Things are changing though; we now have a broadly adopted protocol for inter-application communications through the web service standards such as REST and WS-*. What we need next is a semantic for describing our meta-applications: a composite application modelling language.
Finally we need tooling to support rapid re-configuration and re-deployment of these systems. If we are going to be innovating by re-architecting at the meta level, that is between existing applications rather than within them, then we need tools that let us do this quickly; try-fail-retry is always going to be an important heuristic in our industry.
As I look to the horizon, 36 months or so out, I see promise of delivery on this vision from various vendors. Even today, off-the-shelf applications such as Microsoft CRM are a powerful platform for reconfiguration and recombination. Emerging standards such as service modeling language are gaining broad cross-industry support and future tooling and framework advances such as SCA and Microsoft’s recently announced Oslo platform will allow this vision to become a practical reality.
Oslo is the next generation distributed application platform from Microsoft. It’s coming out of the Microsoft Connected Systems division which is the part of its business responsible for BizTalk and a number of the .Net framework components. While it has yet to announce how it will be packaged, I expect that Oslo will see the entry of Microsoft into the application server market. From what I’ve seen to date, and I must reinforce that it is still very early days for this technology, Oslo looks to be one of the first signs of a large vendor moving towards tooling for this vision of composing one application from a number of others.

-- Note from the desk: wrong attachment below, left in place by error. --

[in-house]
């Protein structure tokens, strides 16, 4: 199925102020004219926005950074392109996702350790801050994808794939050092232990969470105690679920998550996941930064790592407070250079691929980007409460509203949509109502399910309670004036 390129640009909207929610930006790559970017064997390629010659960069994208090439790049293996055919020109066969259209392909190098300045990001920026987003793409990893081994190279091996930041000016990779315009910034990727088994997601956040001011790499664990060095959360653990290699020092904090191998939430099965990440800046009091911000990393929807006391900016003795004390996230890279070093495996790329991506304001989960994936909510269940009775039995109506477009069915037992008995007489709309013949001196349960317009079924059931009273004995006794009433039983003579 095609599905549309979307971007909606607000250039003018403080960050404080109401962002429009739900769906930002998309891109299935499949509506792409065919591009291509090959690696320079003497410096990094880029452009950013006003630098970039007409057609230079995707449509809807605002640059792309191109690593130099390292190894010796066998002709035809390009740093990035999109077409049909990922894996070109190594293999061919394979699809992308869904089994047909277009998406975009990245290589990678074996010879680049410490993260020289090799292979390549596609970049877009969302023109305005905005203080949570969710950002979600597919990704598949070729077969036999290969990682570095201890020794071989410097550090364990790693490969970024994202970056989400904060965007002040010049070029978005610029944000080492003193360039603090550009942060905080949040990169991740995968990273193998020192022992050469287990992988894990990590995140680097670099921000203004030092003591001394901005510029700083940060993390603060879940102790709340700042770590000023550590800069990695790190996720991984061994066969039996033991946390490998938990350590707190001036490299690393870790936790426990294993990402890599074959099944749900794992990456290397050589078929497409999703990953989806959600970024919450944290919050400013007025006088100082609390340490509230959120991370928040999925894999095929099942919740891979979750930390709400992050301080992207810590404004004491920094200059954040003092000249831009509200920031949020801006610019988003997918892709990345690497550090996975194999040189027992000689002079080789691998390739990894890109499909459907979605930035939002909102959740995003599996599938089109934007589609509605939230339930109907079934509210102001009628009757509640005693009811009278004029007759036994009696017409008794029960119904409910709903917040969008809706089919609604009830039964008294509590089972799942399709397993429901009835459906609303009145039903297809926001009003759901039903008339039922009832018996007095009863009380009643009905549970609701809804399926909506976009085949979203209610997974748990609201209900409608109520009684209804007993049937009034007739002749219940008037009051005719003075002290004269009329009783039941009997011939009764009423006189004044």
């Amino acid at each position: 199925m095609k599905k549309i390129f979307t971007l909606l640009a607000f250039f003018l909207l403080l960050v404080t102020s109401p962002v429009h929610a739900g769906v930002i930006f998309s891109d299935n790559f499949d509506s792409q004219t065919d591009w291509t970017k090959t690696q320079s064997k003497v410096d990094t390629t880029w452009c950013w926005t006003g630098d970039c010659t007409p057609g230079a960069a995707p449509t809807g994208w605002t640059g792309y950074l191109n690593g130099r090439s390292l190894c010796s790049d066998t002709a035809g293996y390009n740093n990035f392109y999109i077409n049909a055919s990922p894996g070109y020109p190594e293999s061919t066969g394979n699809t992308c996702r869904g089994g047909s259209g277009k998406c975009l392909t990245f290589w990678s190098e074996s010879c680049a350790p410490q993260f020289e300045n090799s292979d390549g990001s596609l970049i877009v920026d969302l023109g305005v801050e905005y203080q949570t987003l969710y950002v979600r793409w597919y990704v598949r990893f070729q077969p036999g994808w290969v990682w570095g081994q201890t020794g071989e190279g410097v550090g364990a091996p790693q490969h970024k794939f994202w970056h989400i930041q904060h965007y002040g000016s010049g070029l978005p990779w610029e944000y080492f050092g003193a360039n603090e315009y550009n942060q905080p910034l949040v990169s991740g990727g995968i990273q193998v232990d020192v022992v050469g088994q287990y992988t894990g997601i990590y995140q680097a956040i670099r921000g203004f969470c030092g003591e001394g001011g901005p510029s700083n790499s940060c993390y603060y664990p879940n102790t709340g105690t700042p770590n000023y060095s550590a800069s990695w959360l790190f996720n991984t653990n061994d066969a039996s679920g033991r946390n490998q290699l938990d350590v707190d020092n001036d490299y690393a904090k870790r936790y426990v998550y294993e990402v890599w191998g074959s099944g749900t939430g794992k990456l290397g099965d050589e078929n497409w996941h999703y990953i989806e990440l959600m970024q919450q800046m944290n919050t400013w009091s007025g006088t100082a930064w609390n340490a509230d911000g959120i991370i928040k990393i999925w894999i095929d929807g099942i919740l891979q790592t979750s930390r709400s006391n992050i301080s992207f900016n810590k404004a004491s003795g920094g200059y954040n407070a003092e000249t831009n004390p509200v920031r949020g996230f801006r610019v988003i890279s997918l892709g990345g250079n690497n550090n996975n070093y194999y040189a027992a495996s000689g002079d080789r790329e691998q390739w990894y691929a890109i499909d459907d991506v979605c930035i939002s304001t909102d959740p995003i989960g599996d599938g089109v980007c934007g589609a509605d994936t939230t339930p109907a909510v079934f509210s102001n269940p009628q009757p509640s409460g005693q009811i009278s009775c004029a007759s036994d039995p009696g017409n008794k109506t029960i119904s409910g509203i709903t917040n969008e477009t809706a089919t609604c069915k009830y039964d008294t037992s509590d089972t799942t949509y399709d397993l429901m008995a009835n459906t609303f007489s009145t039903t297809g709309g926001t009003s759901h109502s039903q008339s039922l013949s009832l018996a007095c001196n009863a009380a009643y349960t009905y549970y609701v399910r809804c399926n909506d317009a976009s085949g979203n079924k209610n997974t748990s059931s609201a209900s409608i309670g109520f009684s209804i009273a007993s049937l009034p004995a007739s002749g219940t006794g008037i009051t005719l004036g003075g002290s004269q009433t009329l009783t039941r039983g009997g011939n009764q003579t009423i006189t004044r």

Broadly, Oslo will be made up of tooling to support the application lifecycle of these new composite applications, from the business analyst to the engineer who is required to operate it. The tooling will support analysis, design, build, deployment and the ongoing management of these highly distributed applications. It is based squarely around the concept of executable models and with likely integration with products as diverse as Visio and System Center it’s likely to require fairly significant change in all stages of the application lifecycle.
Borrowing from ideas found in BizTalk, Microsoft proposes to build drivers or adapters for off the shelf applications to allow them to be plugged into an Oslo managed architecture. Microsoft needs to syndicate this approach broadly and deeply both within its own business units and within its partner community to ensure that a good range of applications are supported with drivers on day one.
With the recent launch of Visual Studio 2008, the forthcoming launch of both Windows Server 2008 and SQL Server 2008 and the expected first community technology reviews of Oslo and its associated technology in 2008, it’s going to be an exciting year in the Microsoft enterprise software space.